Materials: tobacco, hardware cloth, ink, craft paper
Dimensions: 38” x 15”
Description: This project recreates a latch hook rug, like the rugs I made with my grandmother when I stayed with her in the summers and after school. I wove together twists of tobacco and strips of craft paper. On the craft paper, I wrote three recollections from my childhood.
My grandparents were farmers in North Carolina. They raised tobacco as part of their crops. I vividly remember working in the tobacco as a child, and my grandmother also smoked, both of which affected my childhood allergies. The smoke would seep into the shag rug in their house.
The first story describes when I cut my right hand with a Dr. Pepper bottle on the steps of my grandmother’s house when I was kindergarten. The shape of the final piece is taken from the shape of my scar. The second story is about spending time on my grandmother’s brown shag rug and my severe allergies. The third story shares the time when my grandparents thought they saw a snake on the shag rug.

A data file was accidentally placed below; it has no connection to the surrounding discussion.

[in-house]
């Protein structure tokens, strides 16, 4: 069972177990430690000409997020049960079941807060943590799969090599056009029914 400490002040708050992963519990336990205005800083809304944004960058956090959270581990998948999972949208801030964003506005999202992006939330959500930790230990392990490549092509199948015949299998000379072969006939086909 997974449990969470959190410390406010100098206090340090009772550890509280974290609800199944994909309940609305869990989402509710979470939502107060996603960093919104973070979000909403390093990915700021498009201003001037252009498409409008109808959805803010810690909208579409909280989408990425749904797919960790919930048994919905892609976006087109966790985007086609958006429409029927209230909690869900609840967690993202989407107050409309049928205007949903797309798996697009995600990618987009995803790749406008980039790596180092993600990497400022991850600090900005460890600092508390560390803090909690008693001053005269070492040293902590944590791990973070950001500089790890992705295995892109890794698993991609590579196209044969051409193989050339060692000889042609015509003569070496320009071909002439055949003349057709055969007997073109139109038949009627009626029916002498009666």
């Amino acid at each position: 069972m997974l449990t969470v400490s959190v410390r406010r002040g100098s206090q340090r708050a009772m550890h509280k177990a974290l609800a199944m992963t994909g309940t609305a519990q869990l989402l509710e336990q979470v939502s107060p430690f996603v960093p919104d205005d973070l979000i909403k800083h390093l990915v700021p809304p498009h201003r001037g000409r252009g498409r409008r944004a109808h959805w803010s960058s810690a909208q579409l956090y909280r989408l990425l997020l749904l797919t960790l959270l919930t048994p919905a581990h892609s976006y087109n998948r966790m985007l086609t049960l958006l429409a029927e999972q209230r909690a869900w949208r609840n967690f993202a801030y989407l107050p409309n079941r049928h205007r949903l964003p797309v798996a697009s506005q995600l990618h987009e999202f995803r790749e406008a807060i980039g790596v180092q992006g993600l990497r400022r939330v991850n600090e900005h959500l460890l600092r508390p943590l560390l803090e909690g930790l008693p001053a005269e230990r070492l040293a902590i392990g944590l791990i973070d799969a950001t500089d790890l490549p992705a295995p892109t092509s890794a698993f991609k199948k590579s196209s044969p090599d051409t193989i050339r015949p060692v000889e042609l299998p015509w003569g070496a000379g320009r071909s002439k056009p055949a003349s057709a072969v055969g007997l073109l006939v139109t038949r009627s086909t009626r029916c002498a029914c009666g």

I also created audio recordings of the essays, which would ideally play on a loop as part of an installation. Listen to audio files of three interwoven essays here.
Tobacco Project from Caroline Armijo on Vimeo.
As Seen In:
Over the Edge: Paperworks Unbound, Williamsburg Art & Historical Council, Brooklyn, NY – Sat. October 25 – Sun. November 23, 2014
Apple Gallery, Stokes County Arts Council, Danbury, NC – August 2014
Finalist, Studio 360’s Material Mashup Challenge
2010 Pyramid Atlantic Book Arts Fair, Silver Spring, MD
2009 Hybrid Book Arts Fair, Philadelphia, PA
In Process: I created this piece as part of a class on Sculptural Books at the Corcoran School of Art and Design in the Fall of 2008. I was pregnant with my first child, which explains some of my comments in the following blog posts regarding fatigue, nausea and brain drain. I was a little reluctant to directly handle the tobacco while being pregnant, but quit wearing gloves almost immediately.
National Day of Listening at the Farm
Collecting the tobacco for my project on the day after Thanksgiving 2008
Description of trying to maintain the integrity of the tobacco despite falling humidity
No more sticky nicotine fingers
More about working with the tobacco and creative considerations as my project shaped up
What is this tool?
A look at how I wove the paper and the stories into the hardware cloth
Discusses how the process coincidentally emphasizes the meaning behind the shape
At last – my tobacco project
The final description and Vimeo video of the final piece
A look back one year after creating the tobacco rug and contemplating the balance between motherhood, creating art and how the tobacco rug shaped my work